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In multiple meta questions it's suggested that an older question can be marked as a duplicate of a newer question. For example, from the accepted answer to "Should I vote to close a duplicate question, even though it's much newer, and has more up to date answers?"

If the new question is a better question or has better answers, then vote to close the old one as a duplicate of the new one.

A comment on that answer suggests that unfairly penalizes the earlier asker.

The problem with marking the older question as a duplicate of the newer question is that you're penalizing the person who asked the question first, since duplicate questions factor into the question-ban formula

Questions:

  • Do earlier questions marked as duplicates factor into the question-ban formula, or have any other penalty, for the original asker?
  • If so, could that be changed to not happen?

[Apologies if this question is itself a duplicate. I did search beforehand.]

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    if the question ban algorithm punishes duplicates with positive score, that would be quite stupid of it. Not to mention that it would be a direct violation of guidance laid out in Dr. Strangedupe... article
    – gnat
    Jul 1, 2015 at 18:44
  • @gnat Closing a duplicate with positive score does impose a (slight) punishment on the original asker. You could check the details in the answers below. I agree with you that the system is not perfect and possibly "stupid".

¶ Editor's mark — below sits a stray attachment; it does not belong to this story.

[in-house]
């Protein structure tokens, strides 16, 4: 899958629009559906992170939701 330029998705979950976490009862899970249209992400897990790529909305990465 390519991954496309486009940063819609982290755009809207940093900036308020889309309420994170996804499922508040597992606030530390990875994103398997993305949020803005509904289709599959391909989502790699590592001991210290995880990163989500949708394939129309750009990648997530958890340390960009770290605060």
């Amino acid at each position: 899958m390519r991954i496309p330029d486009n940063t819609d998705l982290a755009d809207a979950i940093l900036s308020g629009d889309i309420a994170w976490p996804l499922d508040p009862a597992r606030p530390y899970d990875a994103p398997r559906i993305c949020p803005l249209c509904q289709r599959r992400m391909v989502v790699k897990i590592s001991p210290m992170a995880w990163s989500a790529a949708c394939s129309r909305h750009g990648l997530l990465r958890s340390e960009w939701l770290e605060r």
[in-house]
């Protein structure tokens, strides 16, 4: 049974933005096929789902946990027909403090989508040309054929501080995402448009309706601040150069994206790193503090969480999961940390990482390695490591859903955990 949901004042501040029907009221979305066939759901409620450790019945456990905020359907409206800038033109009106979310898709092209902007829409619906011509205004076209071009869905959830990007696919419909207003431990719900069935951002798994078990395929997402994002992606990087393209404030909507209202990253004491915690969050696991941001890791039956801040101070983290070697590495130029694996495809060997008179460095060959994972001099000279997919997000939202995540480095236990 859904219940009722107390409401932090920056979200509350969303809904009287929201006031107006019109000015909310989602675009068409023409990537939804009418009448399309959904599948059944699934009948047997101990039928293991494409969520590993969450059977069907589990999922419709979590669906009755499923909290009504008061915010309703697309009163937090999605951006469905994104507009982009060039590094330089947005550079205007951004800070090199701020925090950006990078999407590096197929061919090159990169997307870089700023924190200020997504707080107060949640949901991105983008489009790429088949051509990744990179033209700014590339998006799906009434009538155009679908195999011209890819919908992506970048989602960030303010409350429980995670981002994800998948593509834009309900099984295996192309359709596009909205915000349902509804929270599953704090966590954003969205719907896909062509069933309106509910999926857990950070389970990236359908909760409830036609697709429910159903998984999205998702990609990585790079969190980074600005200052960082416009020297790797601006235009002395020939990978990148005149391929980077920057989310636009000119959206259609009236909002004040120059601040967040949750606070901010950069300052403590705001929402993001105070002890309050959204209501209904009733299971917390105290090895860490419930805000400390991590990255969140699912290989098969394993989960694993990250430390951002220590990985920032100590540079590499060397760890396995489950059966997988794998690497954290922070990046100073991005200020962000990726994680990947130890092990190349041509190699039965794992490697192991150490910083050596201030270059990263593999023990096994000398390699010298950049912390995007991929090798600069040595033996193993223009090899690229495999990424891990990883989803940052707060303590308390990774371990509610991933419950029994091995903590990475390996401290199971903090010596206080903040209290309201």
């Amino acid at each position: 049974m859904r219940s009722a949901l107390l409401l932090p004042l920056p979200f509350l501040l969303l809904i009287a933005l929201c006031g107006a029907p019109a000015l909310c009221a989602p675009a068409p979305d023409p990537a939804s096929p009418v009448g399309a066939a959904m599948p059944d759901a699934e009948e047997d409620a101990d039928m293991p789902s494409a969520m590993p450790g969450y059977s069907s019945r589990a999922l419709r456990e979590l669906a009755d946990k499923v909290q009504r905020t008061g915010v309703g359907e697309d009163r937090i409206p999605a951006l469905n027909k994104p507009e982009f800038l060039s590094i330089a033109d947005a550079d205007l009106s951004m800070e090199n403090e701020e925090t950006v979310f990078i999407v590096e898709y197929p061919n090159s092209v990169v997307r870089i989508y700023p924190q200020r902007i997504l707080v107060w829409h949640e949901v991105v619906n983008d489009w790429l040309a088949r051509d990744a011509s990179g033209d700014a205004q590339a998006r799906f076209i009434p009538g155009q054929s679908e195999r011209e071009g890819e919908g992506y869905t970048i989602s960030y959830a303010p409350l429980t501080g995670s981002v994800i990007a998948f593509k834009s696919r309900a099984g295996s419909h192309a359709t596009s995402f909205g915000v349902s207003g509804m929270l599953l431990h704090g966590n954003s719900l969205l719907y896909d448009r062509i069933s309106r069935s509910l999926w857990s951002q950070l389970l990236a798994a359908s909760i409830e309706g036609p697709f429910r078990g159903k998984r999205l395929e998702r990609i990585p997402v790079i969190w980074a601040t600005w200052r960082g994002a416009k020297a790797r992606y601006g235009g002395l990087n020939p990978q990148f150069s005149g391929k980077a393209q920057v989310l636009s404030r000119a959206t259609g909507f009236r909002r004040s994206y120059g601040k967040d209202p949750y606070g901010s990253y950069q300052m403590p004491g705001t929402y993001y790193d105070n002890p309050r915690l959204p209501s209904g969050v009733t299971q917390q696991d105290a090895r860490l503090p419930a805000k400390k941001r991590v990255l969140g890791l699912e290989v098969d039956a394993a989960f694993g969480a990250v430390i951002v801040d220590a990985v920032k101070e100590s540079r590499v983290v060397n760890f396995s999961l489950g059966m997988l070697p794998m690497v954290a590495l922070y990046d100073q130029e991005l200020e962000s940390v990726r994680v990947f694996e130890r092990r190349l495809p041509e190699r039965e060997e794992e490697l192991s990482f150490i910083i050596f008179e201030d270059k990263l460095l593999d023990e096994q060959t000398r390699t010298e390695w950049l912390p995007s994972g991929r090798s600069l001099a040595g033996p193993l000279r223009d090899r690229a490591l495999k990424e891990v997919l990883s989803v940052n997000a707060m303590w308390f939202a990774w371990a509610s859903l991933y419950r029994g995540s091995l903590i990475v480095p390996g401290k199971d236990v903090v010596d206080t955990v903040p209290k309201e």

– High GPA
    Feb 13, 2022 at 11:31

3 Answers 3

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No.

Closing is a fairly weak signal when it comes to q-banning; voting is king. An old, closed, but well-received question is probably a net positive; a new, open, but heavily-downvoted question is gonna hurt.

The only scenario where this would matter is one where you've never done anything positive, where the system looks at your account and sees no signal at all apart from a whole lot of questions of which a significant number are closed.

Yes, the q-ban system is essentially Anubis.

Image credit: MelUran on DeviantArt

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    Thank you for an authoritative answer. It sounds like you're saying that there is a black mark, but it's so lightweight that it's almost certainly not going to matter, if the older asker's reputation heart is good. For those of us not wanting to add any unfair stain, however lightweight, would it be reasonable to upvote the older question before closing it? Jul 2, 2015 at 21:39
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    If you think it is a well-written question, sure. You should do this anyway. Otherwise, don't worry about it; the chances of it mattering are vanishingly small.
    – Shog9
    Jul 2, 2015 at 21:42
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A few duplicates will not harm the asker.

The question ban exists purely to stop people who take no effort in doing any research or properly asking questions consistently.

Yes, duplicates are taken into account in the automatic-ban, however, it allows for a few dupes/closed/downvoted posts.

After all, duplicates are not thought of as being bad usually, because they act as signposts to other users as they have different key words in them that some other people might type into search to find it.